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The money-go-round

A culture cafe has brought home the issues of financial education for one primary school, writes Su Clark

Haggling over money and how much people may be willing to pay is common among adults but for pupils at Dowanhill Primary, in Glasgow, dealing with cash was a new experience.

Their quandary was how much to charge at the school's culture cafe, an enterprise project with ethical aims.

"The Scottish Executive asked us to pilot a scheme on ethical enterprise,"

says the headteacher, Wilma MacDonald. "We had been looking at ethical issues such as Unicef's Charter on the Rights of the Child and so we discussed it with the children, through the pupils' forum. They came up with the idea of a culture cafe."

Now, the school runs a cafe one afternoon per term, themed around one culture. The first was a Scottish cafe, providing drinks and shortbread to visitors, plus entertainment such as Scottish dancing, singing and poetry reading. Other cafes have been focused on Chinese culture and another had a Caribbean flavour.

Monies raised are divided between chosen charities, including Unicef, the tsunami and Pakistan relief funds, the Glasgow City Mission and the school.

Besides helping to promote an understanding of charity, enterprise, ethical trading and diversity, the culture cafe has also proved to be an ideal opening for financial education.

Before the children could decide how much to charge people, they had to understand what money actually meant.

"Many children were used to seeing their parents paying for things with plastic cards or taking money out of the bank," says Mrs MacDonald. "They were not aware where money came from or how it had to be earned."

The pupils soon discovered that organising a culture cafe within school was not restricted to arranging a few chairs and sorting out clean cups.

Planning the enterprise is done in clusters of two or three classes, with responsibilities divided out among the rest of the school. One class will do the projects, another will serve the teas, a third will collect money and show people to their seats.

By using the entrance fee as a starting point, teachers were able to discuss with pupils what value money had. How much would it be fair to charge visitors? Pupils had to weigh up the costs involved with what it would be fair to charge people.

Their decision of what to charge parents for unlimited good quality coffee or tea and homemade cakes was just part of the planning for the cafes but it was an important part.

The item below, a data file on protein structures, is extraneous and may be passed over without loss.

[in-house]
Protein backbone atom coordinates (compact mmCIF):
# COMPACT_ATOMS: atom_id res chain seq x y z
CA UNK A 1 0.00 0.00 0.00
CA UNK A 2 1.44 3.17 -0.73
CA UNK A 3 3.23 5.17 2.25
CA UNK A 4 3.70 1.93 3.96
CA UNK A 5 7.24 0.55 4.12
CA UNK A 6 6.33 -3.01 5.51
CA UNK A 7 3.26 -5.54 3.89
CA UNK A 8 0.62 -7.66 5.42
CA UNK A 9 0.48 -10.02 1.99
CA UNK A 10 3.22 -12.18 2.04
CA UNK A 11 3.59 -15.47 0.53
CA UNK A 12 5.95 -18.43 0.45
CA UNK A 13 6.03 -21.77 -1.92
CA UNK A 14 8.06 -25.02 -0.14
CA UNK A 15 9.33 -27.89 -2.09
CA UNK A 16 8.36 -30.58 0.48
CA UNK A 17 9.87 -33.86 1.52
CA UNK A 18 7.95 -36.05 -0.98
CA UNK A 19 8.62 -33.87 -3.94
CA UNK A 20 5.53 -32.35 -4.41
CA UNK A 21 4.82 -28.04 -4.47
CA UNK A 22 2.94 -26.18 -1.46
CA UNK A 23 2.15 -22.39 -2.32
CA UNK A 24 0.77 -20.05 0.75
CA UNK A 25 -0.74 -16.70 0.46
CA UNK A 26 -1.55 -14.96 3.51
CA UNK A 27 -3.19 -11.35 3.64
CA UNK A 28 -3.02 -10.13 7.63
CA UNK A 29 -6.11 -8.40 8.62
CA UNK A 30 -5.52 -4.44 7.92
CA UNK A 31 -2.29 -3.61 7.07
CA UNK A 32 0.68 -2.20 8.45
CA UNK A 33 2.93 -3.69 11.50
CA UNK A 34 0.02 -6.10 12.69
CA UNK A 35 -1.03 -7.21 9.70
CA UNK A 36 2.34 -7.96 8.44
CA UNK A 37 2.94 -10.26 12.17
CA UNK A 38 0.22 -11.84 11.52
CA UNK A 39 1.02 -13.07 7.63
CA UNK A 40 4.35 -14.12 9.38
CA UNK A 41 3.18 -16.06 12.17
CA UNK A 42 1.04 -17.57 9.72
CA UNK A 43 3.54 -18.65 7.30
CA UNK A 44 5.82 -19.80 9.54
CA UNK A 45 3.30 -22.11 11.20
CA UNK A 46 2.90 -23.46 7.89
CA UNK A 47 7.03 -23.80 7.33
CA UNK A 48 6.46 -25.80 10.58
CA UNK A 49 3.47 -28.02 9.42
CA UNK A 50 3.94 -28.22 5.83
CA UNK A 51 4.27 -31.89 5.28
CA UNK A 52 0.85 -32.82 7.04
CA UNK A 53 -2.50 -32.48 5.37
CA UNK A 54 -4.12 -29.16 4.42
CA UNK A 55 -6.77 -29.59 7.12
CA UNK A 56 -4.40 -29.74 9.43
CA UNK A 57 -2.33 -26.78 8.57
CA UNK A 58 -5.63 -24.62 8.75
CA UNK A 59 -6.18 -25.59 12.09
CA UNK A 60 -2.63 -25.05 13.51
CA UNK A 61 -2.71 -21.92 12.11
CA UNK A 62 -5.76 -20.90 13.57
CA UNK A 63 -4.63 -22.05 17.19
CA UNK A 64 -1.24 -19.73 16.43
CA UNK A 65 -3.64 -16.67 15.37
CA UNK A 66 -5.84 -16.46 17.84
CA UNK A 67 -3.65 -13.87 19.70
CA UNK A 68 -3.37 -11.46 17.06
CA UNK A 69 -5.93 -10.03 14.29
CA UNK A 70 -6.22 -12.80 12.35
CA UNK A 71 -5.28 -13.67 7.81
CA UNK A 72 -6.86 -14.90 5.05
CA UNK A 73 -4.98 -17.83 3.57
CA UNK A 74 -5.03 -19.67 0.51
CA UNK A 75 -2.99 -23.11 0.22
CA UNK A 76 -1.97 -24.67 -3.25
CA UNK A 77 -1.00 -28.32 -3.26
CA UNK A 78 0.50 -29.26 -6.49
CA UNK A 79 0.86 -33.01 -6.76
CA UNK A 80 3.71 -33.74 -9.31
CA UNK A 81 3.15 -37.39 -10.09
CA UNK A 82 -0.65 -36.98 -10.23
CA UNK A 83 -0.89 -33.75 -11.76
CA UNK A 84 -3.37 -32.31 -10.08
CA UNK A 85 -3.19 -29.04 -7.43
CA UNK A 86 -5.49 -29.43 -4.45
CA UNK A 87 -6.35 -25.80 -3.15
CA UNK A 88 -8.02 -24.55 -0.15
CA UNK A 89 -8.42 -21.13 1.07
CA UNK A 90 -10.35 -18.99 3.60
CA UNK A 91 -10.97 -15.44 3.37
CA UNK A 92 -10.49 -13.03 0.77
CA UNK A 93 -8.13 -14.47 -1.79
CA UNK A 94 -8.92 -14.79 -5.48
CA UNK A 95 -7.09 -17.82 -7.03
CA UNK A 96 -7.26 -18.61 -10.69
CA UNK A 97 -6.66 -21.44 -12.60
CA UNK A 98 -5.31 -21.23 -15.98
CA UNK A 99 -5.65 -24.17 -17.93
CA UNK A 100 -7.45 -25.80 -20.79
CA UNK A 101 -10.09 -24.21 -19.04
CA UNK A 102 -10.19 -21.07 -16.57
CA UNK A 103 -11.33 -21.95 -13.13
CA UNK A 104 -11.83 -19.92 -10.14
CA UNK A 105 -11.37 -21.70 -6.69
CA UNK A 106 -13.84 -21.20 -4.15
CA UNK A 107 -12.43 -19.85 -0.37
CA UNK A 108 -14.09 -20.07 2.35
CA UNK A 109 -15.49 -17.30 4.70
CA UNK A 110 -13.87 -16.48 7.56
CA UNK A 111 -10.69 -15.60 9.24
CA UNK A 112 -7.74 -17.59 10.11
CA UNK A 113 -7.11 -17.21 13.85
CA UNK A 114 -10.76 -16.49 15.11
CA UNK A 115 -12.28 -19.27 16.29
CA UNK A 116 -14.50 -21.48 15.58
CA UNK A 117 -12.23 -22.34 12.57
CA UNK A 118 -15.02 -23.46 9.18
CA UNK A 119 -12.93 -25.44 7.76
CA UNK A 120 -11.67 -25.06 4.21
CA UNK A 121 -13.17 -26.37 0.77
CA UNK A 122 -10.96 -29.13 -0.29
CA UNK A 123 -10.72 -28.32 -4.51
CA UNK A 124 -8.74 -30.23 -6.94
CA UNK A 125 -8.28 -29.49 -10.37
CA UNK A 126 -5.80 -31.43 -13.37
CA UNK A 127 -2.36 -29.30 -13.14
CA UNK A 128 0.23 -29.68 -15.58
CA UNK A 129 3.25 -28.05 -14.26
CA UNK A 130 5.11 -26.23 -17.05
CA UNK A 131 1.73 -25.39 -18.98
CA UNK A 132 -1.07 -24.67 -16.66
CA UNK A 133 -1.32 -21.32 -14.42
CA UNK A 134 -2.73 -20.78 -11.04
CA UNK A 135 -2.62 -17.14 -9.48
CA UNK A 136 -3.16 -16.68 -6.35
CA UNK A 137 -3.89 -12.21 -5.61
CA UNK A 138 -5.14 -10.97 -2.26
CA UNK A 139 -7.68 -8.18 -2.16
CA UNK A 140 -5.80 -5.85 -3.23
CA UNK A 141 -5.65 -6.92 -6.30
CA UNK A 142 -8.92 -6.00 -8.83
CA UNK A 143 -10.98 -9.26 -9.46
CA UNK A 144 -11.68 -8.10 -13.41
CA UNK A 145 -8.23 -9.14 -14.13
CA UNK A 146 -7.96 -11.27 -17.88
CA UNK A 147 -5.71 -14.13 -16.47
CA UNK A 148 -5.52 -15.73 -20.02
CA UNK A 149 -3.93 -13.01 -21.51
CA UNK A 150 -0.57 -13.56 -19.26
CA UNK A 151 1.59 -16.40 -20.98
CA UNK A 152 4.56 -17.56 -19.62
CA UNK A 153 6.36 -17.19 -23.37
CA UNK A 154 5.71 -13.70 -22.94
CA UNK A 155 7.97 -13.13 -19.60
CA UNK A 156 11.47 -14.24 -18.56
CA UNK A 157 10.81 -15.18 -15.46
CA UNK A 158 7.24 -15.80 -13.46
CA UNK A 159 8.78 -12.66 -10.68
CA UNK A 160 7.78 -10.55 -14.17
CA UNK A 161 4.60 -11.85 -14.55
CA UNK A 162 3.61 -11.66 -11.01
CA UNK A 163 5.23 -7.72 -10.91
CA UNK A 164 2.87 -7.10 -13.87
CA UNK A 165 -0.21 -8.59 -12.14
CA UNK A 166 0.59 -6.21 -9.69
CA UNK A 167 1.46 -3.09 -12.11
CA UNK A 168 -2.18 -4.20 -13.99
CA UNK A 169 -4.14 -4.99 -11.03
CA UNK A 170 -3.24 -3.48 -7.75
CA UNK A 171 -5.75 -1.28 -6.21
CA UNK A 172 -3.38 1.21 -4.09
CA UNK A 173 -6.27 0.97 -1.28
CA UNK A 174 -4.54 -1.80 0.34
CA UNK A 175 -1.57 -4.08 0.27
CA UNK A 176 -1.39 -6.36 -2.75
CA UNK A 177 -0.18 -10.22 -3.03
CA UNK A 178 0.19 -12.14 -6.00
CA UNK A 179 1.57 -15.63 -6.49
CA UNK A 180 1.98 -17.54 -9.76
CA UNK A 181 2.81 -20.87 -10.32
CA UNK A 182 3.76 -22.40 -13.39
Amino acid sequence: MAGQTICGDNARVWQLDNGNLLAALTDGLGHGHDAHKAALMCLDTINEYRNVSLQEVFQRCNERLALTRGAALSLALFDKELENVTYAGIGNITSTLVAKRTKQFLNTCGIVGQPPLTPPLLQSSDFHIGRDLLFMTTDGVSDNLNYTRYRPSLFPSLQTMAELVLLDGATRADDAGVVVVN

The final decision was to offer different seating, so those with the best view paid the premium rate of pound;2; the rest pound;1.50.

Pupils also had to consider up-front costs and overheads. As it was an ethical enterprise, the children decided that all the teas and coffees served had to be Fair Trade, giving teachers another opportunity to talk about where produce comes from and who profits from it.

The pupils also had to understand about borrowing and debt, as they had to pay for raw materials upfront, introducing an element of risk. P3 pupils learned this at a cost: their coconut crunch was a disaster.

"They had a wonderful time weighing up and mixing ingredients, following a Caribbean recipe, but it didn't go firm. The class spent pound;12 on ingredients. They recognised it went to waste. But it was an experience,"

says Mrs MacDonald.

Financial education is now entrenched within the school and children are more conscious of what money is and what it means to different cultures.

Mrs MacDonald is keen to cash in on this new interest and has invited the parent of one child to the school to explain the Islamic attitude: Muslims are not supposed to borrow money from commercial enterprises, such as banks, where interest is charged.

"Most of our children are now aware that they can contribute to towards their parents' finances by not being too greedy or wasteful," says Mrs MacDonald.

"I think we made a mistake at the first culture cafe by charging for food and drink separately. It was clever to charge a bit more on the ticket and have food and drink included. We had more time for the entertainment."

Dannika Channer

"It was really good that we earned money to reduce the price of the end-of-term trips. Everyone got to go and it was fun. It only cost pound;5 for me to go to Loudoun Castle but if Mum had taken my brother and me, it would have cost pound;50."

John Bell

"It was good that the Chinese shopkeepers gave us fortune cookies and free food for our Chinese culture cafe. It helped us raise more money for Unicef. They got publicity too."

Anna Chung

"I noticed the financial planning on the ticket prices. I think it was right to charge pound;2 for the best places because people like value for money."

Baldeep Sanghera

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